Do you ever feel like you have way to many ideas? Or do you feel like you have a lot of great ideas and things you want to do but never end up with time to get them done? How do you manage your good ideas? Do you ever find yourself partway through a new book on fundraising and are overcome with the number of programs or techniques you want to change?
Every couple weeks there is something new that I want to try and almost every day there is a story or publication that I want to tweak to be more donor-centric. I’ve found that if you don’t make new ideas a priority they will never happen; there are too many daily things in the life of a fundraising professional. New ideas are also many times very scary for those around you to implement and support.
There are many techniques and things you can do to support new ideas in your office. Set aside time every day to plan and think about the future. Mark 15 minutes a day off your calendar or an hour a week with the intention of doing nothing but thinking and planning out the next step. Many of you probably already do this as part of your normal schedule. Make a list of every new idea you have good or bad. If you start creating a list soon you will start to see patterns and many times it leads to implementing these ideas in some way. After a few months of working with this list sometimes I will send a revised version to my boss or a colleague and say here is a list of ideas do any of these resonate with you?
New ideas are important especially in difficult financial times and as we prepare to fundraising with the next generation. We need to be nimble and cutting edge as an industry or we will cease to be successful. Foster a spirit of entrepreneurship in your office, encourage your staff to think outside of the box, and don’t be afraid to try something new.
Have you tried something new in the last couple months? Leave a comment and share it with us.
Are you experiencing “Development Fatigue”? Many donors go through “Donor Fatigue” when they have been asked too often for a donation but that’s not what I’m talking about. Do you ever feel like you have been asking too much and just don’t have any more “development” left in you?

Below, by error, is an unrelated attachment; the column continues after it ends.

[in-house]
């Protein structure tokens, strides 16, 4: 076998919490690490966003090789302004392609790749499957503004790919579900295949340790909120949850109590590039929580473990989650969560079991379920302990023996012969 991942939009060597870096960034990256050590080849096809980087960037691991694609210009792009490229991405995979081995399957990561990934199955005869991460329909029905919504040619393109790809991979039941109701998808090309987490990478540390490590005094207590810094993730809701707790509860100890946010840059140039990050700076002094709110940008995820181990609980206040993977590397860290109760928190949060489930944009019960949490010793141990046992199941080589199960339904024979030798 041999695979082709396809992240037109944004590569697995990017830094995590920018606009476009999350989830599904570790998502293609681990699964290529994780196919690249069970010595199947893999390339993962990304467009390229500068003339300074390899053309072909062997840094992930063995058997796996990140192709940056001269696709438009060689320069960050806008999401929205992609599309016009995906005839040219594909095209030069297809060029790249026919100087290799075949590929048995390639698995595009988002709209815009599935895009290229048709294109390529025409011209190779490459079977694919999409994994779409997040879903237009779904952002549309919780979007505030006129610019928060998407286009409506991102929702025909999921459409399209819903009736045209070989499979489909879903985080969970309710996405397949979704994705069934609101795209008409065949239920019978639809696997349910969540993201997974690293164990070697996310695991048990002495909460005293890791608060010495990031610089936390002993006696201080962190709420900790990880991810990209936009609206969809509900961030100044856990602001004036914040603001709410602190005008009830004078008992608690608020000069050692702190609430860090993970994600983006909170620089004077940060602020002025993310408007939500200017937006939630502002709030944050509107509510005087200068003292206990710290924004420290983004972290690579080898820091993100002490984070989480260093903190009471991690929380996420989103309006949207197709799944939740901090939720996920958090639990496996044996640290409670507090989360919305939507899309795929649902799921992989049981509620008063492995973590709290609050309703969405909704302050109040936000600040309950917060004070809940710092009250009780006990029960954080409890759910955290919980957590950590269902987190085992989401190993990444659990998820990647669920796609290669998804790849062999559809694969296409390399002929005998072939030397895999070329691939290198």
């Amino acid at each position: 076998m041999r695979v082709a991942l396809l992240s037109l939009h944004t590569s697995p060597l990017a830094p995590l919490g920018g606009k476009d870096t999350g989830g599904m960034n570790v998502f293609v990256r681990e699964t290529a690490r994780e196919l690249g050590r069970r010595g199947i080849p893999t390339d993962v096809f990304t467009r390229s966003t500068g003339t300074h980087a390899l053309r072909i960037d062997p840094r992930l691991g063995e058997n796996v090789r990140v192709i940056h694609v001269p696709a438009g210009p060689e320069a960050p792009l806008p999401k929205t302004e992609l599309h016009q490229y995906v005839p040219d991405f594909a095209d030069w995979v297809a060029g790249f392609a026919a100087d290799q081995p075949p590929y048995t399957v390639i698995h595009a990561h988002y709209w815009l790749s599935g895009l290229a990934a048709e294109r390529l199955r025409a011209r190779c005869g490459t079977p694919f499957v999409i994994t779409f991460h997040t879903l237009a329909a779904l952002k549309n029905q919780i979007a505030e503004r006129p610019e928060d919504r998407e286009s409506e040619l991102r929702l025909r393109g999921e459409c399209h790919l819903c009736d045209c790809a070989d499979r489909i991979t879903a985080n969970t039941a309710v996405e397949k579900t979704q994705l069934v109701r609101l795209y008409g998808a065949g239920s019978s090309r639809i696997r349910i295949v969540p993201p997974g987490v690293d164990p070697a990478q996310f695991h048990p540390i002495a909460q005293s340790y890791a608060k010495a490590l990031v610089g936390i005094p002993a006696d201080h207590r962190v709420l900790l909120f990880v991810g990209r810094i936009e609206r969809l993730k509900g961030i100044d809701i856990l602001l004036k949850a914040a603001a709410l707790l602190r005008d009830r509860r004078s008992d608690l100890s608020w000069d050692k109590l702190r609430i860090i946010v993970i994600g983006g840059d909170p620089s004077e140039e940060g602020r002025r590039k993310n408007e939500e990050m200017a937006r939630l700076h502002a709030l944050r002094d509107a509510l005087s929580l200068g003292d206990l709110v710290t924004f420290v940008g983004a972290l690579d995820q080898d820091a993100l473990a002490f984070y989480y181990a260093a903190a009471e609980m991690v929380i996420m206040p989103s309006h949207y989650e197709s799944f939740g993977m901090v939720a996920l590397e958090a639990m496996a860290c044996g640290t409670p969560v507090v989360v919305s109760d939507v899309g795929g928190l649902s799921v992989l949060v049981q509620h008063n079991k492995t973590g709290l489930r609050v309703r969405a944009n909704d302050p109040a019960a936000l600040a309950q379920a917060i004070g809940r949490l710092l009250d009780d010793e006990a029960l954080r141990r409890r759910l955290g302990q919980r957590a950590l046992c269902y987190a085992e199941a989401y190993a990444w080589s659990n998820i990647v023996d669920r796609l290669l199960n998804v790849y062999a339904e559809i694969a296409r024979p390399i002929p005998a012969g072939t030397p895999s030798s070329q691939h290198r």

I think this happens to the very best of us. We have to wear a lot of hats in the development world from motivator to advocate, solicitor to coach, and many more. Often times we have more to do than we can get done in any given day. I know sometimes I am overwhelmed just at the number of things I have to do even before I have started them. When it gets to this point it is important that this kind of workload and stress does not get conveyed to the donor. The donor should always feel like you have time for them. It is also important that we learn to respond to this for our own personal and professional health.
Here are a few things that I do to stay compassionate, keep a steady mind, and keep from burn out.
- Make sure that as often as you can you take lunches for yourself. Make time in your calendar a couple times a week to eat with your co-workers, friends, or on your own. It is important to take some time away from your desk every day. This also helps you connect with other staff in the organization outside of asking them to help you in your fundraising.
- Keep perspective on what you are doing. Remember that you are part of a team, none of us can do this alone. Don’t forget what cause or issue you are working for. If you do not feel connected to what you are raising money to do then call a client or alumni and ask to hear their story.
- Do your best to keep work at work. Try not to think about what you are doing tomorrow after you have left work. Try not to bring things home or make calls from home. Sometimes you can’t do this but if you can this helps keep you centered.
I have been doing these things for a number of years and have found that they make a huge difference. There are always times when you will be too busy but I have found that when I’m able to make time for these things it actually makes me more productive. Leave your little trick of the trade or story as a comment below.